Once More, With Feeling

Just as we did in our original Momentus XT review, we'll start with a look at some hand-timed application tests.

First up is a good old fashioned boot test. I measured boot time on our testbed from POST to first seeing the mouse cursor on the Windows 7 desktop. This isn't a timing of actual boot-to-use since more loading happens even after you get to the desktop, but it does encapsulate much of the Windows 7 boot process.

All tests were repeated until performance leveled off. In the case of an SSD, this was after just one run. In the case of the 500GB Momentus XT, it took five runs to get there, whereas the second generation model was there after just two. The traditional hard drives each took a few runs for their performance to stabilize as well due to Windows 7's own boot optimizations taking effect.

Boot Time

Boot performance continues to be very impressive on the Momentus XT. It's still not quite as fast as a high end SSD, but it's definitely faster than a traditional hard drive (even a faster, 3.5" model). With a larger NAND cache, your boot time is more likely to remain this low even as other applications and data are pulled into the cache.

Next let's look at a simple application launch test. Adobe Photoshop continues to be one of the more stressful workloads for a hard drive, even down to launching the application. Here I measured from the time I clicked on the Photoshop icon in the Start Menu to first appearance of the blank Photoshop canvas and toolbars. Again, I repeated this test until performance leveled off in all cases.

For the Momentus XT performance fluctuated and it never truly settled on a single launch time. Performance started out at over 5.6 seconds but for all runs after the 2nd launch time ranged in the upper 2s - upper 3s. For its results as well as those from all of the hard drives, I averaged five launch times and presented those averages. The lone SSD in this comparison delivered consistent performance across all runs.

Load Adobe Photoshop CS4

Here the Momentus XT continues to do very well, for a hard drive. It's faster than any of our mechanical drives, and significantly faster than your run-of-the-mill 5400RPM 2.5" drive for sure. A good SSD is still around 70% faster than the Momentus XT.

When constructing our Visual Studio 2008 project build benchmark for our CPU reviews I was reminded just how much of a pain it is to do development work on a system with a hard drive. I tried using the same benchmark to measure drive performance however it seems I used too good of a CPU benchmark as disk performance plays a small role in actual compile time here. Instead I looked at the impact of disk performance on loading the Chromium project in VS2008. I used the same test rules as before, presenting performance once it has leveled off for all drives involved. Once again, the SSD delivered peak performance after a single run. The Momentus XT was able to do it after 2 - 3 runs. Performance didn't improve over multiple runs with the traditional hard drives.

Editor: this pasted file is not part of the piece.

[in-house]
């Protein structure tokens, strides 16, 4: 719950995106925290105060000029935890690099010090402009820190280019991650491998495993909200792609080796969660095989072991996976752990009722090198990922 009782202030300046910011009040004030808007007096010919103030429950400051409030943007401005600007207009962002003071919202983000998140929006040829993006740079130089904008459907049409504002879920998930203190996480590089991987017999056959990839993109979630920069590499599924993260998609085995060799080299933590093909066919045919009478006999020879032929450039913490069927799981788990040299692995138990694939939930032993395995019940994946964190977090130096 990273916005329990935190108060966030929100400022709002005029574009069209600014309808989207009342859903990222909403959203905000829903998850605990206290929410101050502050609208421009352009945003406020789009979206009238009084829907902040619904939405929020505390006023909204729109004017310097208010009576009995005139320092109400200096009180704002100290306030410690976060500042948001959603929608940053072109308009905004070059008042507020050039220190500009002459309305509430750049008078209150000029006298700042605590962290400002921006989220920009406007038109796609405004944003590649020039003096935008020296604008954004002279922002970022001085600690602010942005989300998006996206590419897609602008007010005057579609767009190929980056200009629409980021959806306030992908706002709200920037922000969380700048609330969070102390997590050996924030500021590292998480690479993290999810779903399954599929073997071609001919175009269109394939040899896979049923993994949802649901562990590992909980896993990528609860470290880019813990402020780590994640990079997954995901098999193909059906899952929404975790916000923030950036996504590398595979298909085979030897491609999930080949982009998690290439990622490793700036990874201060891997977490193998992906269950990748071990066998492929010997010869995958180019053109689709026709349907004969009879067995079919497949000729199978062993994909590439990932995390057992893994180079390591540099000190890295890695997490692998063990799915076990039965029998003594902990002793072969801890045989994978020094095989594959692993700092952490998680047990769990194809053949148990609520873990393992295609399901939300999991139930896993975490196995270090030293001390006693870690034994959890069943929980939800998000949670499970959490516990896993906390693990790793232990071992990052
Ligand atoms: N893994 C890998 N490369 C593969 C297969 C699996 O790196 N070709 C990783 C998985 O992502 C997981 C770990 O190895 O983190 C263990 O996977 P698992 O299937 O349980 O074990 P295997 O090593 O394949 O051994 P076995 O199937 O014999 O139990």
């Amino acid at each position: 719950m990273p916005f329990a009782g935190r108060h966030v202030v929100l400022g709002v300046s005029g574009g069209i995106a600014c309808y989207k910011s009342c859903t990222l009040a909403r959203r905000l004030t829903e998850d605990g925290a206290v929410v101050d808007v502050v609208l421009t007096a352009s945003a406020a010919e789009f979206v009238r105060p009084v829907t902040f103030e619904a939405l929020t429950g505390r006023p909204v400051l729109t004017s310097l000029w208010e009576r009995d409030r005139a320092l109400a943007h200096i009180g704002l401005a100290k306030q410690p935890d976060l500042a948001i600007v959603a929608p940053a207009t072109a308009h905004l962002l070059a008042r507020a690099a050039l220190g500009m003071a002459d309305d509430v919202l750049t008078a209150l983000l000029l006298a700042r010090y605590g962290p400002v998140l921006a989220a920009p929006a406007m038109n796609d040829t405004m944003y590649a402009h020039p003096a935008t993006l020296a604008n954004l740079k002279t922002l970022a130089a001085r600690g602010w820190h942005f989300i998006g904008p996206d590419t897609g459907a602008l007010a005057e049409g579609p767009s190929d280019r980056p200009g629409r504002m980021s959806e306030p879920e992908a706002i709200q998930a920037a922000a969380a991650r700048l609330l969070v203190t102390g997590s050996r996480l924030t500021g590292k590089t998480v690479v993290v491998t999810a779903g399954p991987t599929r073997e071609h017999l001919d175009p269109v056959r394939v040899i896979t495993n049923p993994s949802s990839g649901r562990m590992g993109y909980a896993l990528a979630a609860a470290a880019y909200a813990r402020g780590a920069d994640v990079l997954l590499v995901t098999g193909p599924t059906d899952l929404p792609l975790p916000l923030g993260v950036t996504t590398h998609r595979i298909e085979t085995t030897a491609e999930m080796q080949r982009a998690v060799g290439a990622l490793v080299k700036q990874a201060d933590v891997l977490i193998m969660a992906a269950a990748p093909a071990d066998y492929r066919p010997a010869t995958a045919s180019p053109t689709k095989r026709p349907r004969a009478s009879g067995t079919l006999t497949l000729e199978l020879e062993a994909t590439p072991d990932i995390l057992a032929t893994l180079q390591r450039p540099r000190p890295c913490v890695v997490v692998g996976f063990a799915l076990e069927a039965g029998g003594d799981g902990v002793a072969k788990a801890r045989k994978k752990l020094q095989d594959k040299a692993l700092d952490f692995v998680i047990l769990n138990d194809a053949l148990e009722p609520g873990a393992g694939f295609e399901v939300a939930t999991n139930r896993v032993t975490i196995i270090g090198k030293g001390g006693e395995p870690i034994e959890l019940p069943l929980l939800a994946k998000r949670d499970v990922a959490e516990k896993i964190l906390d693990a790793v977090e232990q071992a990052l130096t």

Visual Studio 2008 - Load Chromium Project

There's a clear division between the NAND equipped Momentus XTs and the traditional hard drives here, but not so much between the former and the Intel SSD 510. I can definitely understand Seagate's temptation to draw the comparison to the performance of an SSD. The problem with doing this is highlighted in my comments above however. While the SSD always performed to the best of its abilities in our tests, regardless of the number of times I ran a test, the Momentus XT needed a couple of runs to get to that point. The NAND cache isn't overly predictive and as a result the first time you do almost anything the Momentus XT will perform like a traditional 7200RPM 2.5" hard drive. Given a light enough workload, the Momentus XT should be able to eventually fit much of the most frequently read data into its cache, but the process of actually getting there can still be painful.

For our last application level benchmark I turn to something I've used since the early days of SSD reviews: the fresh test. Take our boot test from earlier, and string together a series of application launches after you hit the desktop. In this case I'm launching Excel 2007, PowerPoint 2007, Word 2007, Visual Studio 2008 and Photoshop CS4 as soon as the system boots. I measure the time from POST until the last application is completely launched. I call this the fresh test because when you first build a machine everything, even on a traditional hard drive, performs quickly. Load up a lot of applications and use your system for a while and you'll soon notice that things aren't quite as snappy any more. Defragmenting your drive can help but after a certain point it's the bloat of everything installed that really limits performance. A better test would be to use an image that was months (if not years) old, but I've found that this benchmark gets the job done. Lower numbers here translate very well to a snappier system and one that feels new regardless of what you've got loaded on it. SSDs truly excel in the fresh test, but what about the Momentus XT?

The Fresh Test

Surprisingly enough, the Momentus XT does extremely well. The newer model clearly does a better job of keeping more data in NAND, but both are head and shoulders above the traditional hard drives. If you have a fairly regular usage pattern (E.g. you always run the same 5 or 6 applications), the Momentus XT can significantly improve the overall user experience. In some cases, it can even approach the performance of an SSD.